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February 15, 2022
Solving the cellular identity crisis underlying Barrett’s esophagus

Barrett’s esophagus is a condition caused by chronic acid reflux, in which stomach acid repeatedly flows up into the esophagus, eventually affecting the cells at the juncture of the esophagus and the stomach. While not harmful in itself, Barrett’s esophagus can develop into esophageal cancer in a minority of cases. Patients are advised to get regular imaging of their esophagus to check for abnormal-looking (precancerous) cells, which can be treated if discovered on time. But until recently, scientists misunderstood exactly what kind of cells they were looking at.

The lining of the digestive tract is made of cells called epithelial cells, which look and act differently in different organs. In the esophagus, epithelial cells serve as a protective barrier and are arranged horizontally, like a brick wall. In the intestine, epithelial cells absorb nutrients from food and are arranged vertically, like school lockers. Because Barrett’s esophagus cells look exactly like intestinal cells under a microscope, scientists studying the disease concluded that the condition “turns” esophageal cells into intestinal cells.

But new findings from Damon Runyon Physician-Scientist Harshabad Singh, MBBS, and his colleagues at Dana-Farber Cancer Institute indicate otherwise. A cell’s identity can be determined by how its DNA is packaged into a substance called chromatin. Every type of cell has a unique chromatin signature. In samples of Barrett’s esophagus tissue, Dr. Singh’s team identified plenty of DNA packaged as it is in stomach and intestinal cells—but “no semblance of an esophageal signature.” This means Barrett’s esophagus cells are not in fact esophageal cells at all but stomach cells that take on intestinal properties and appearance.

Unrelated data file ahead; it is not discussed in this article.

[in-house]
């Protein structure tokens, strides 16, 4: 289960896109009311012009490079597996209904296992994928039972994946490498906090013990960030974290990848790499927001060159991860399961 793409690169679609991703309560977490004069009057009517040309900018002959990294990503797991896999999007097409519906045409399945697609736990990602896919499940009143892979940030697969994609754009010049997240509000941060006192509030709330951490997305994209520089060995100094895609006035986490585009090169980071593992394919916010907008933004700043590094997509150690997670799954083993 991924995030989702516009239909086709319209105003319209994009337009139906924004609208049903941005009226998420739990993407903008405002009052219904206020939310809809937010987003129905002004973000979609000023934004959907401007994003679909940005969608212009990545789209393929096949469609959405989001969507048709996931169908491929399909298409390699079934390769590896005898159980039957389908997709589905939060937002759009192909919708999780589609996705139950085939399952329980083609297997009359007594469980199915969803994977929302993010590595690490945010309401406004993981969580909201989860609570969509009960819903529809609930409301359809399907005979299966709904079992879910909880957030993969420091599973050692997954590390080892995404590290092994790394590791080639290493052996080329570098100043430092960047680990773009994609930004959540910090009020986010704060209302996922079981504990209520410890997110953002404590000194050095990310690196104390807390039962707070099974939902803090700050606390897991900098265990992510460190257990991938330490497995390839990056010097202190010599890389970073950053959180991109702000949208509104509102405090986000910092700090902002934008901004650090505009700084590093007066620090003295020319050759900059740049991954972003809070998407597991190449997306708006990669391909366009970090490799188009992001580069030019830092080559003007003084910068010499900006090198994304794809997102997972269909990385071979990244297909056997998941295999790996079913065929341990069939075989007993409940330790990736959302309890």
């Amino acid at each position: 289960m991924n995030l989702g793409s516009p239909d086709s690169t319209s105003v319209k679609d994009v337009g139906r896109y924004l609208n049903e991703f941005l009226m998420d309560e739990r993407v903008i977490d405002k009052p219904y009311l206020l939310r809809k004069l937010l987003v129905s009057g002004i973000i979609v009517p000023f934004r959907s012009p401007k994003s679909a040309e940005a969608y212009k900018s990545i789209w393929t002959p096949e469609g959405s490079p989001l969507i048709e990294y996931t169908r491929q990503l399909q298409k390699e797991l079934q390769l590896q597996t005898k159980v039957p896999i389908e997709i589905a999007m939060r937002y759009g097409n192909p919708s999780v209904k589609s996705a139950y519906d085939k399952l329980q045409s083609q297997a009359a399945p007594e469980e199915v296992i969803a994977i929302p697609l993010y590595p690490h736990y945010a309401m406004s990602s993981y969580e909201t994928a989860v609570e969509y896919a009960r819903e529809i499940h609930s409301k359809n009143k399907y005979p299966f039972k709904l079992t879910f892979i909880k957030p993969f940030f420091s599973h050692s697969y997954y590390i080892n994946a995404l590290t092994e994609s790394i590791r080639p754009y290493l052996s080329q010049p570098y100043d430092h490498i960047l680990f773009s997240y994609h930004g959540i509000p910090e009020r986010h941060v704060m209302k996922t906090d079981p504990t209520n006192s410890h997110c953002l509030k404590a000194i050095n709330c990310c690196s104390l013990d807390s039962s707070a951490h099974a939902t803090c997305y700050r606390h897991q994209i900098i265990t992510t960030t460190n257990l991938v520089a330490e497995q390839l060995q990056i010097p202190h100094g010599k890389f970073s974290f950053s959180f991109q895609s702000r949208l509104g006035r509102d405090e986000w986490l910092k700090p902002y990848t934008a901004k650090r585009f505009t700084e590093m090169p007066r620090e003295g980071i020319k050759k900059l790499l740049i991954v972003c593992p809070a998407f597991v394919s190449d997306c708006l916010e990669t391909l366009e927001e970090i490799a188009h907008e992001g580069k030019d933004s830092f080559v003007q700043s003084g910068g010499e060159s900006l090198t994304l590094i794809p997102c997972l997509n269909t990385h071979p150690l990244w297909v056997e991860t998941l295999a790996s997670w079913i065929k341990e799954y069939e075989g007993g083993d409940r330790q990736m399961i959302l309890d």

Their discovery allowed the team to develop a hypothesis: when chronic acid reflux damages the esophageal lining, stomach cells are recruited to the esophagus to fortify the protective barrier. There, signals from the local environment activate a transcription factor that is normally dormant in stomach cells. This transcription factor, CDX2, “switches on” about a quarter of all intestine-related genes, resulting in hybrid stomach/intestine cells.

There is currently no treatment to prevent Barrett’s esophagus or its potential development into precancerous tissue. But in revealing what kind of cells are involved, and what triggers their metamorphosis, Dr. Singh’s team has put the search on the right course.

This research was published in Gastroenterology and Genes and Development.